In general I'm extremely good at ignoring emails and blog posts. Next to head-butting it is one of the primary skills I've developed while working on Free Software. Today I will respond to a few recent posts (all at once, I'm a mass-market responder) about accelerating graphics.
Some kernel developers released a statement saying that binary blobs are simply not a good idea. I don't think anyone can argue that. But this statement prompted a discussion about graphics acceleration, or more specifically a certain vendor who is, allegedly, doing a terrible job at it.
First of all the whole discussion is based on a fallacy rendering even the most elaborate conclusions void. It's assumed that in our graphics stack there's a straight forward way between accelerating an api and fast graphics. That's simply not the case.
I don't think it's a secret that I'm not a fan of XRender. Actually "not a fan" is an understatement I flat out don't like it. You'd think that the fact that 8 years after its introduction we still don't have any driver that is actually real good at accelerating that "simple API" would be a sign of something... anything. When we were making Qt use more of the XRender api the only way we could do that is by having Lars and I go and rewrite the parts of XRender that we were using. So what happened was that instead of depending on XRender being reasonably fast we rewrote the parts that we really needed (which is realistically just the SourceOver blending) and did everything else client side (meaning not using XRender)
Now going back to benchmarking XRender. Some people pointed out an application I wrote a while back to benchmark XRender: please do not use it to test a performance of anything. It will not respond to any real workloads. (also if you're taking something I wrote to prove some arbitrary point, it'd be likely a good idea to ping me and ask about it. You know on account of writing it, I just might have some insight into it). The thing about XRender is that there's a large amount of permutations for every operation. Each graphics framework which uses XRender uses specific, defined paths. For example Qt doesn't use server-side transformations (they were just pathetically slow and we didn't feel it would be in the best interest of our users to make Qt a lot slower), Cairo does. Accelerating server side transformations would make Cairo a lot faster, and would have absolutely no effect on Qt. So whether those tests pass with 20ms or 20hours has 0 (zero) effect on Qt performance.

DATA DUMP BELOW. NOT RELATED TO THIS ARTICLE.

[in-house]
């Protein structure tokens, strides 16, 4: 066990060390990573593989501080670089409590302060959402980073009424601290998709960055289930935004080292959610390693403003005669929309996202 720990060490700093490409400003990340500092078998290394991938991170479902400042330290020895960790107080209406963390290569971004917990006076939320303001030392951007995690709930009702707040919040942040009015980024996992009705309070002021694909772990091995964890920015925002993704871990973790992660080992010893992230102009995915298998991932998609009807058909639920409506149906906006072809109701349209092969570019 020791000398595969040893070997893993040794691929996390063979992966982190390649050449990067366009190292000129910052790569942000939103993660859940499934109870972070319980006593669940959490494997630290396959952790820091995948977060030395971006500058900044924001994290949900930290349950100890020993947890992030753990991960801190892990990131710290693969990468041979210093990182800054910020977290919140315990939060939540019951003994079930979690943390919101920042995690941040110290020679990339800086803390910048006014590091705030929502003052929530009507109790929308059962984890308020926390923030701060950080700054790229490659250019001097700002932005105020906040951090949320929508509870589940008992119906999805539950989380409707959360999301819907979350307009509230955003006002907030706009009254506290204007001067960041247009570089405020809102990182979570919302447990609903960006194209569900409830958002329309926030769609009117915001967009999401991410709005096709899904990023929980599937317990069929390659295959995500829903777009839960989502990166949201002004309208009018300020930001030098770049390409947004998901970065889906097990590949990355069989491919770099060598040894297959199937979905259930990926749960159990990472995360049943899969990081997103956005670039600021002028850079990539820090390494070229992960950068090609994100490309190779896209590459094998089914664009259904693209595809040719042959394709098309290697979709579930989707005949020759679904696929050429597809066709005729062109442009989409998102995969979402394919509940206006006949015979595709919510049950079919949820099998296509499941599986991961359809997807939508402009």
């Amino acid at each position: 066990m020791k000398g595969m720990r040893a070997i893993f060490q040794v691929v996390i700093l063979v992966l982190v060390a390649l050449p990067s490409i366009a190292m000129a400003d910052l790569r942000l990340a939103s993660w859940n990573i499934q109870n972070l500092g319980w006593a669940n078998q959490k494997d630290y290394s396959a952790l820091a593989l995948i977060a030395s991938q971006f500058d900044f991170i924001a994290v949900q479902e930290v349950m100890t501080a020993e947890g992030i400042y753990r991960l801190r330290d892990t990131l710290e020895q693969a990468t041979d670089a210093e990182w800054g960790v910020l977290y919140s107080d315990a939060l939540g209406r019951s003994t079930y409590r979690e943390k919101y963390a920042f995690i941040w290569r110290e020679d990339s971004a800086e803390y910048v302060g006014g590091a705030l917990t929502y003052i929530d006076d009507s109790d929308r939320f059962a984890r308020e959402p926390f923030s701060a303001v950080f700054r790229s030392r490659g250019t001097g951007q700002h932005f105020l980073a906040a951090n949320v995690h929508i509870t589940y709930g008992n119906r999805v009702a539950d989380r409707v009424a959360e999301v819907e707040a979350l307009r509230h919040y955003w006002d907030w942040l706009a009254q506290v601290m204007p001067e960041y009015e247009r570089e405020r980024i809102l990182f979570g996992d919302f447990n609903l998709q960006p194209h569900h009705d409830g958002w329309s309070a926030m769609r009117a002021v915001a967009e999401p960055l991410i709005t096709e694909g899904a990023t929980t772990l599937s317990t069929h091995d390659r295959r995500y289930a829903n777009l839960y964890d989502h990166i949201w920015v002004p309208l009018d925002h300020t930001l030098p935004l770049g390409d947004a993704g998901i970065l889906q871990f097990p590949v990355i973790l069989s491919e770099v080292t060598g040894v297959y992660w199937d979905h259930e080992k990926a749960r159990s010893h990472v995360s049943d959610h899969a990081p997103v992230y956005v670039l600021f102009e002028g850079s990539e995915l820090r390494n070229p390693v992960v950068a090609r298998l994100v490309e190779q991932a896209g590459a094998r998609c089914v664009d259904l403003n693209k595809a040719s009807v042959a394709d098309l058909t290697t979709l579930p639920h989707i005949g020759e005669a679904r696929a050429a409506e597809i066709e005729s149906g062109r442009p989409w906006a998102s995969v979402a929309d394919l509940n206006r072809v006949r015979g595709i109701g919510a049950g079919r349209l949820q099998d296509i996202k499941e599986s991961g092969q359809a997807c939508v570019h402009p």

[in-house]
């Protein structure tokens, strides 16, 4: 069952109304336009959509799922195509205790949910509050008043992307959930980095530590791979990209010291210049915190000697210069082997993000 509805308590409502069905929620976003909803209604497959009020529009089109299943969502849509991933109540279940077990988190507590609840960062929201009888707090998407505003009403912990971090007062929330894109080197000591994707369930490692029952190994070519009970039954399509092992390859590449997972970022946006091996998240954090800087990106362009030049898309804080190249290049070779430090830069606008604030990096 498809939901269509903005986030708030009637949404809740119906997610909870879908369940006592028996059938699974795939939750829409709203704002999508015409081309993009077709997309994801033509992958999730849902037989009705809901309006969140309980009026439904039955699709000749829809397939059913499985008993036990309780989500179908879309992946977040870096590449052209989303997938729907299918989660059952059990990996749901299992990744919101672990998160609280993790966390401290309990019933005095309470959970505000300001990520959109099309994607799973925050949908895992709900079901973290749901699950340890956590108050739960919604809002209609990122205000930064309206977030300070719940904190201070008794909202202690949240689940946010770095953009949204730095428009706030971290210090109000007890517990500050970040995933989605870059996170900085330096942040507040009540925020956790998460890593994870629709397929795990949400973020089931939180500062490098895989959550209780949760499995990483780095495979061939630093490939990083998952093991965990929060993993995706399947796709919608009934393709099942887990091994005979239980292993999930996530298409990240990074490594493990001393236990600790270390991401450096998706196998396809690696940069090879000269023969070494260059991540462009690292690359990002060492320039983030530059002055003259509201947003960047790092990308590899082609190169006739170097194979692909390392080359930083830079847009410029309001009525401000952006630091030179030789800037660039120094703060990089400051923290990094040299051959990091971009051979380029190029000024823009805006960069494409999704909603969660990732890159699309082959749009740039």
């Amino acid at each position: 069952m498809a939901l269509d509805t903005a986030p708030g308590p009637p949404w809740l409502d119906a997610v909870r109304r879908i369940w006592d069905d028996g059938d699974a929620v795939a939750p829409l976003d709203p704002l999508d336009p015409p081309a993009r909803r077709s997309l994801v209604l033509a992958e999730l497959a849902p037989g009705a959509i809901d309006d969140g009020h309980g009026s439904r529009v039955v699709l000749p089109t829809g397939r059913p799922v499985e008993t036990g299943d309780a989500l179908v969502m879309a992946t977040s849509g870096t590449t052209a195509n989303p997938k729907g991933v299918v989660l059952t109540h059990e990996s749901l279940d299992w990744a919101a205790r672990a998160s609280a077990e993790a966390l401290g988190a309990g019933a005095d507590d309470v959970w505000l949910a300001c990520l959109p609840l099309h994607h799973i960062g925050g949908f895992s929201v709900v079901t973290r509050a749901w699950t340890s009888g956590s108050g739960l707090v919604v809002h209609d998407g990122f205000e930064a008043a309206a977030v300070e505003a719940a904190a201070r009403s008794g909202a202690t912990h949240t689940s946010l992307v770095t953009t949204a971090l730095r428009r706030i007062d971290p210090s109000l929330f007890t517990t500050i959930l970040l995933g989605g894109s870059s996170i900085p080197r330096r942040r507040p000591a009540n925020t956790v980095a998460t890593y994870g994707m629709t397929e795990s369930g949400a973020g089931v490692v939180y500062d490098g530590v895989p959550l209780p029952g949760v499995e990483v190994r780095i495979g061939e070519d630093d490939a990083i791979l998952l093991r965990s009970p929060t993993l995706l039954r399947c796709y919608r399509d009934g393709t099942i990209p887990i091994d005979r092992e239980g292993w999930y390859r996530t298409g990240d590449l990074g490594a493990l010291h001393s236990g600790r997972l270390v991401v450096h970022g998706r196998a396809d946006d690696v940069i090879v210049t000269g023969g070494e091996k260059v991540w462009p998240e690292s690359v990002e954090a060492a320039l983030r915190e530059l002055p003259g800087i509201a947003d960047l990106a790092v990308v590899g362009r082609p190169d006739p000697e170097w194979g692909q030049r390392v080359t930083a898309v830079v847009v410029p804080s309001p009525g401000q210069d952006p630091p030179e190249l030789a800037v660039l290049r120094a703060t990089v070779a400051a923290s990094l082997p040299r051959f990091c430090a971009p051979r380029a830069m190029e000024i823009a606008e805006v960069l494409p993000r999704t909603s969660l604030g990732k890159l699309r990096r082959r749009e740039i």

What I wanted to do with the XRender performance benchmarking application is basically have a list of operations that need to be implemented in driver to make Qt, Cairo or anything else using XRender fast. "To make KDE fast look at the following results:" type of thing. So the bottom line is that if one driver has for example result of 20ms for Source and SourceOver and 26 hours for everything else and there's second driver that has 100ms for all operations, it doesn't mean that on average driver two is a lot better for running KDE, in fact it likely means that running KDE will be five times faster on driver one.
Closed sourced drivers are a terrible thing and there's a lot of reasons why vendors would profit immensely from having open drivers (which is possibly a topic for another post). Unfortunately I don't think that blaming driver writers for not accelerating graphics stack which we went out of our way to make as difficult to accelerate as possible is just a good way of bringing that point forward.